The purpose of the PROSPECT research study is to collect data for further development and validation of the Eeva Test. The key patient eligibility criteria include but are not limited to:

• Women at least 18 years of age undergoing IVF treatment
• Planned Blastocyst (Day 5/Day 6) transfer
• Willing to have all fertilized eggs (2PN=2 pronuclei) imaged by Eeva
• Willing to provide written informed consent

If you are interested in participating in this research study, please contact Dr. Evelyn Neuber, Study Coordinator at (844) 467-3483 X8019 or eneuber@uconnfertility.com for more information. The Eeva System used in this clinical study has been cleared for marketing by the U.S. Food and Drug Administration (FDA) and has been granted marketing approval in Canada and New Zealand.

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1. Wong et al. in Nature Biotechnology, 2010.
2.Diamond et al. J Assist Reprod Genet, May 2012

Dual Trigger Study

Those about to undergo and IVF cycle and deemed to be at risk for Ovarian hyperstimulation syndrome, (OHSS) development are invited to take part in this study.

The purpose of this study is to compare pregnancy rates and differences in OHSS development in IVF patients who receive low dose hCG at the time of Lupron trigger to those who receive low dose hCG after Lupron trigger, at the time of egg retrieval.  Ovarian hyperstimulation syndrome, OHSS, is a complication of in vitro fertilization caused by treatment with some fertility drugs.  When human chorionic gonadotropin, hCG, is given as the trigger in IVF treatments, it can lead to the development of OHSS.  The use of another fertility drug, Lupron, as the IVF trigger, prevents OHSS from developing, but may also lead to a reduction in pregnancy rates.  This study attempts to evaluate whether administration of hCG in conjunction with a Lupron trigger can be used to improve pregnancy outcomes while minimizing the risk of developing OHSS.  Dual Trigger is a double-blind study and enrolled participants will be placed randomly into one of two groups.  Participants will not receive financial compensation, however, some of the medications required for the IVF cycle will be provided free of charge.  Participation is voluntary, and enrolled patients can choose to withdraw from the study at any time.  The Center hopes to enroll a total of 80 participants for the Dual Trigger study.  For eligibility requirements or any additional information, please feel free to contact CARS clinical staff or the research coordinator at the number listed below.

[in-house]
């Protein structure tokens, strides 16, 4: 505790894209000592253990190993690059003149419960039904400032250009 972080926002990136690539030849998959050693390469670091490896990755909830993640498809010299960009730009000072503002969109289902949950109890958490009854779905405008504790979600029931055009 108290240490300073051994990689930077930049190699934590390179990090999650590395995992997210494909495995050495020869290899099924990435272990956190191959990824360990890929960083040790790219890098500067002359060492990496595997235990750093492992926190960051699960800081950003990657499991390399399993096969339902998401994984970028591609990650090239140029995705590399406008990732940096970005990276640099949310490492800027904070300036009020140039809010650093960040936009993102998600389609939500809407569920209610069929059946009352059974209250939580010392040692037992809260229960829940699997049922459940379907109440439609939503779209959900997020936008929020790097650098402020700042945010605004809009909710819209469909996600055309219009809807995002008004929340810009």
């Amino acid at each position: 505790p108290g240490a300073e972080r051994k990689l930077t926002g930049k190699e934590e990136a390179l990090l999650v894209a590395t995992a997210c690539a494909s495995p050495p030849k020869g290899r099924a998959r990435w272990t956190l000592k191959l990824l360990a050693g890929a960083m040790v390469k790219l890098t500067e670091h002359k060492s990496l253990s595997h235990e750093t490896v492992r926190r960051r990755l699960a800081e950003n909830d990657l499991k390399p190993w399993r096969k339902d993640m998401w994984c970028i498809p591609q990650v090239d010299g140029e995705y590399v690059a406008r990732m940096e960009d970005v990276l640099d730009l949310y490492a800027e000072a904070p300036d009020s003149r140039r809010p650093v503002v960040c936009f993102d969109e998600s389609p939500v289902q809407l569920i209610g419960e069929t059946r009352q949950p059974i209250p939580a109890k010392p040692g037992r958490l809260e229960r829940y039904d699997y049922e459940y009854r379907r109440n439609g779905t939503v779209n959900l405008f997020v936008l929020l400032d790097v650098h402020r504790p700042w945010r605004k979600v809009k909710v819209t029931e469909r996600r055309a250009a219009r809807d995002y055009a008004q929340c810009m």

Endometrial Biopsy Microarray Study

Healthy young women who will undergo an IVF cycle for the purpose of donating their eggs to another couple are invited to take part in this study.

The purpose of this study is to evaluate possible differences in the way certain genes are produced that may affect the lining of the uterus causing lower pregnancy rates, following the use of Lupron versus hCG for egg maturation in women undergoing controlled ovarian hyperstimulation (COH). Enrollment in the study is voluntary.  Participants will receive financial compensation.  For more information, please consult your CARS clinician. If you are interested in more information on these research projects or wish to discuss eligibility for participation, please contact your physician here at the Center or Dr. Evelyn Neuber, Clinical Research Coordinator at (844) 467-3482 Ext: 8019.